The experience of white resisters was worlds apart. For many, Canada became a new home; a place to reinvent themselves among like-minded peers and create lives of meaning. Canadians welcomed them warmly. Even government officials later called the influx of war resister immigrants “the largest, best-educated group this country ever received.” When a 1977 amnesty allowed draft evaders to return home without punishment, thousands chose to stay in Canada.

Resisters of all races went to Canada because they were worried for themselves but also because of their horror at what was happening to Vietnamese civilians. For a generation whose political awakening had begun with Civil Rights, it was difficult not to see bombing and napalming brown-skinned Vietnamese civilians as a racist war. Many early anti-war activists had learned their tactics of nonviolent civil disobedience from Civil Rights work. The young black activists of the Student Nonviolent Coordinating Committee led the way in making this connection between war and racism explicit. Dr. Martin Luther King, Jr. soon followed, gradually making his opposition to the war more visible in his Civil Rights work.

Mario Savio on Sproul Hall steps at UC Berkeley in 1966
Photo: Mjlovas at the English language Wikipedia

The desperation that many young people felt about stopping the war was summed up by the words of 22-year-old Civil Rights activist Mario Savio. Three months before the deployment of U.S. combat troops to Vietnam, the young Italian-American cried out to student protesters, “There’s a time when the operation of the machine becomes so odious, makes you so sick at heart, that you can’t … even passively take part. And you’ve got to put your bodies upon the gears and upon the wheels … and you’ve got to make it stop.”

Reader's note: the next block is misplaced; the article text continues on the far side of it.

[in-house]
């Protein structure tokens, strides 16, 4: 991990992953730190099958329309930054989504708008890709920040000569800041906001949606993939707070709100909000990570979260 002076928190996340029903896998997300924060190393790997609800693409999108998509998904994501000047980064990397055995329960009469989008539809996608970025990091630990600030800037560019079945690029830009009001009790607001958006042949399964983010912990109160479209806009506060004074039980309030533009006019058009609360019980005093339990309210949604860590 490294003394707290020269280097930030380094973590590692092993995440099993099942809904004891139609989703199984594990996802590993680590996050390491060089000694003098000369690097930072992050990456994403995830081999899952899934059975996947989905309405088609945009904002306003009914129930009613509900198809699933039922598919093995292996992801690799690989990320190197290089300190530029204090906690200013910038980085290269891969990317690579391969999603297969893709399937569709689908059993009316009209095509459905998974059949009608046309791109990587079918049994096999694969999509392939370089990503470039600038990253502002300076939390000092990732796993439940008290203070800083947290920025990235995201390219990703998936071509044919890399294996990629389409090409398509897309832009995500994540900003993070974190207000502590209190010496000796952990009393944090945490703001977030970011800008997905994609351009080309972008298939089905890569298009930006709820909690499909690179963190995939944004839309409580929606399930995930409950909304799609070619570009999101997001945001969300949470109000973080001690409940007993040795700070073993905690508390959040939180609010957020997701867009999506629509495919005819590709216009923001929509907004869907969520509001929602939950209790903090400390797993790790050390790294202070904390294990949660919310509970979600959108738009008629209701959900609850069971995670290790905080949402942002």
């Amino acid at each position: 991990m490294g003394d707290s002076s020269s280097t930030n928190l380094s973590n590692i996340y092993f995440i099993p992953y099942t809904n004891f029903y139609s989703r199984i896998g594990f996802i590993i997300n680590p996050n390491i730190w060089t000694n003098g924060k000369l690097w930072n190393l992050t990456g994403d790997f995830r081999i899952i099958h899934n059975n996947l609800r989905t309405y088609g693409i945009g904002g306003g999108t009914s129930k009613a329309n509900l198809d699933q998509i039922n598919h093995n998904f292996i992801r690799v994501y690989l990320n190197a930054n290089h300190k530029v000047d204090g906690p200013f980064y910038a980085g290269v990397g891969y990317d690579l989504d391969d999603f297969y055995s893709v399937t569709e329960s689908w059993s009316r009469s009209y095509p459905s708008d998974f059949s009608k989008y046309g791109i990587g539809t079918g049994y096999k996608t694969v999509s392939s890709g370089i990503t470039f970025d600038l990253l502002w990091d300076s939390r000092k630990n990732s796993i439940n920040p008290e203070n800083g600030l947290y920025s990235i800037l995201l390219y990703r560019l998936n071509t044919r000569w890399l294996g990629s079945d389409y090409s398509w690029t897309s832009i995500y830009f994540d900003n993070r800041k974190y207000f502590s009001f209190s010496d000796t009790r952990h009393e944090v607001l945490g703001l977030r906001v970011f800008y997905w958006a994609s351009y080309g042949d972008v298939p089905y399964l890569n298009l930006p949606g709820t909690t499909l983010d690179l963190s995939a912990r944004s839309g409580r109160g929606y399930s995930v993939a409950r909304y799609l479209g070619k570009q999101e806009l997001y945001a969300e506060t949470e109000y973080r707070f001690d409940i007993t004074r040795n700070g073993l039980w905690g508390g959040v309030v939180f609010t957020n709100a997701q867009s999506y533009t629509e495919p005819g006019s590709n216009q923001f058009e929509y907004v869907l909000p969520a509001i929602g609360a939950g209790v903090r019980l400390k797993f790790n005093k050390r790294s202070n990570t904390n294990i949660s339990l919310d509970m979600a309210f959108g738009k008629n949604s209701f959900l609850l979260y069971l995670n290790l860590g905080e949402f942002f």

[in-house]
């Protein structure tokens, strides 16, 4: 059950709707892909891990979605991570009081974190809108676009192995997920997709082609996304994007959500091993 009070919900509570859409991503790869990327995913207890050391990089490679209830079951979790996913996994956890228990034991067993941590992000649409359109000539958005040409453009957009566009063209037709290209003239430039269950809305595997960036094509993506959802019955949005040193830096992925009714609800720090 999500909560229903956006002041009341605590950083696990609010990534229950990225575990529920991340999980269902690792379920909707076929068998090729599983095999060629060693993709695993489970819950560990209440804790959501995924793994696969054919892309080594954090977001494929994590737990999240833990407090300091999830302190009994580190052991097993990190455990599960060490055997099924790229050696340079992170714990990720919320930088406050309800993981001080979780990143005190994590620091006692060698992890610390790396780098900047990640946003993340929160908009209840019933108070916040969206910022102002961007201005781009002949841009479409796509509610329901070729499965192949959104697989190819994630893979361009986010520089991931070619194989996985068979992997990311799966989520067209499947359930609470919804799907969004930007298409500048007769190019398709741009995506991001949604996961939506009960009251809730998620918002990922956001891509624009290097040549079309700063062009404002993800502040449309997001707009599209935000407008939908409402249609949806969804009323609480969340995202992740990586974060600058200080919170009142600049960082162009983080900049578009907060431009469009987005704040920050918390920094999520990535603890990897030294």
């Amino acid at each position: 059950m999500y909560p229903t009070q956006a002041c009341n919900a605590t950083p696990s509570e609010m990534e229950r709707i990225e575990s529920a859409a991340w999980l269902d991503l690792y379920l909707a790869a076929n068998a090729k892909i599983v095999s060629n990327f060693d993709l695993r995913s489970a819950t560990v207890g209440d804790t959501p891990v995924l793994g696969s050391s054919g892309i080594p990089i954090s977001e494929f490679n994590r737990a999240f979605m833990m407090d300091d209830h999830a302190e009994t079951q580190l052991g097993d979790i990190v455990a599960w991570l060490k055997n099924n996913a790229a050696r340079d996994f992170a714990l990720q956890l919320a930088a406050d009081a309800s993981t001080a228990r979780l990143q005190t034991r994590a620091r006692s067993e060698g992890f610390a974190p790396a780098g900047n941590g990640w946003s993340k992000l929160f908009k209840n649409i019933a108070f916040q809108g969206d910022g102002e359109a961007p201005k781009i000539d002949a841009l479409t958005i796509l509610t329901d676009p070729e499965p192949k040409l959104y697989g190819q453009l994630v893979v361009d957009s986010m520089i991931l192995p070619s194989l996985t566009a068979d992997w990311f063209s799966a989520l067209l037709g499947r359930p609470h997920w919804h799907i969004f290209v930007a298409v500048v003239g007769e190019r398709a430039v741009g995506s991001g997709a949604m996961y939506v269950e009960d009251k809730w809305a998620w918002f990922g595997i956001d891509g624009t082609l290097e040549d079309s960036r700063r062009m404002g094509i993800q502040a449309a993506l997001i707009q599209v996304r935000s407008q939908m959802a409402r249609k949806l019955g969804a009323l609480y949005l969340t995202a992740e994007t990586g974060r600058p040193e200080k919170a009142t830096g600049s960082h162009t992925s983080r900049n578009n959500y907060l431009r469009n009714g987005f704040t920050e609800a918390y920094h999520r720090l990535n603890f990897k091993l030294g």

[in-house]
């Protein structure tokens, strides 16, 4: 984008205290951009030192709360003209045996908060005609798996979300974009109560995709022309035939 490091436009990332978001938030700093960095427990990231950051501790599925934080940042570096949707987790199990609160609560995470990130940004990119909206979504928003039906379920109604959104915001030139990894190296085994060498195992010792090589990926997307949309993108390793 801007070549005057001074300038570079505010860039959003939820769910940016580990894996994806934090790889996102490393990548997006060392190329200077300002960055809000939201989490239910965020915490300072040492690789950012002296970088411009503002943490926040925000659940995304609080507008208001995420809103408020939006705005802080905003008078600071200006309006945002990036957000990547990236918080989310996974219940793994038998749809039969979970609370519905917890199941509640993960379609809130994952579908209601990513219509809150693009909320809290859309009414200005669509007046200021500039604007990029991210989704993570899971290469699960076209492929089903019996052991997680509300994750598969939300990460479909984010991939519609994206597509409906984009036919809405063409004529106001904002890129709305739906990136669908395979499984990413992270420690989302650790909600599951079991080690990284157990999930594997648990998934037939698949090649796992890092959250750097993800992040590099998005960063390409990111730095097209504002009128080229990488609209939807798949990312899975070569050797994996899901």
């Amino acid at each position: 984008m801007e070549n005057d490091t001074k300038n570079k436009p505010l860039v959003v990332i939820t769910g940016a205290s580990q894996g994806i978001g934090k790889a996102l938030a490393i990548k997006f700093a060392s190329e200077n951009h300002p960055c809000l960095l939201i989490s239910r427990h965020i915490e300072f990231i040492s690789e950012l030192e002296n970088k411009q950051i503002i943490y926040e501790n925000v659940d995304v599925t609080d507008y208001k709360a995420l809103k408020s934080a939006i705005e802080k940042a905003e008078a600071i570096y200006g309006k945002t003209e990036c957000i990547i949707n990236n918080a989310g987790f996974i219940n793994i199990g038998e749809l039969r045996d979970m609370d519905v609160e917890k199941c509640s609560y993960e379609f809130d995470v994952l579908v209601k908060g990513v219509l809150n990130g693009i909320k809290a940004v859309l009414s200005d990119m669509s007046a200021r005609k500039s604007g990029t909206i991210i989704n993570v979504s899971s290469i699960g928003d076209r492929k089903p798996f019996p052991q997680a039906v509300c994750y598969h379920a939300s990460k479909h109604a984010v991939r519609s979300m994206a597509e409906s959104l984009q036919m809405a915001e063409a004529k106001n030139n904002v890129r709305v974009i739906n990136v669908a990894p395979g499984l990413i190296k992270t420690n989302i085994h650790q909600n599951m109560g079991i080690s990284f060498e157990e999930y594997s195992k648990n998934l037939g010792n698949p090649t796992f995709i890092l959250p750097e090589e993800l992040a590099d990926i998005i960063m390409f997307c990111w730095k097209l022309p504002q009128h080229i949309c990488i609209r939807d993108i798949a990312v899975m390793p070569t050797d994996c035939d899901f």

For a decade during the Vietnam war, young Americans tried every means they could think of to stop that machine. They sabotaged it by destroying draft records, stood in its way by blockading the trains that moved troops, and made it difficult for napalm manufacturers and recruiters to show their faces in public. By going to Canada, thousands attempted to remove themselves from the machine’s gears entirely. Yet none of them could escape the way that, in the end, racism shaped their available options.

Leaving America surely saved some resisters’ lives, but the machine they fought is still at work. It is held together by the message that some lives –– at home and abroad –– count as less human than others. A new generation will now face the question of how to dismantle it.

April Rosenblum, who writes about race, class, Jewish identity, and movement-building, is at work on a microhistory of black/Jewish relations.


  1. Guess the Fort Worth Weekly didn’t get the memo that World War III has been cancelled.

    This article, written by a graduate student in Canada, was posted on several sites weeks ago. Couldn’t the Weekly at least find someone local to scold us?

  2. Frankly, I doubt that Ms. Rosenblum is old enough to have personal knowledge of the public sentiment on the war in Vietnam. Yes, there was widespread opposition to the war and the draft. I remember Muhammad Ali, evading the draft, said words to the effect that “No Viet Cong ever called me a N*****.” And many asked why black men should feel otherwise. But I do not recall any line of thinking that we fought the Viet Cong because they were brown; that is, that the war was “racist” as Ms. Rosenblum asserts. Ali’s statement was a comment on the racial injustice to Ali’s own race, not the race of the enemy, and it would have equally applied to a lily-white Nazi. Remember that ISIS fighters are brown–but we don’t fight them because of their skin-color.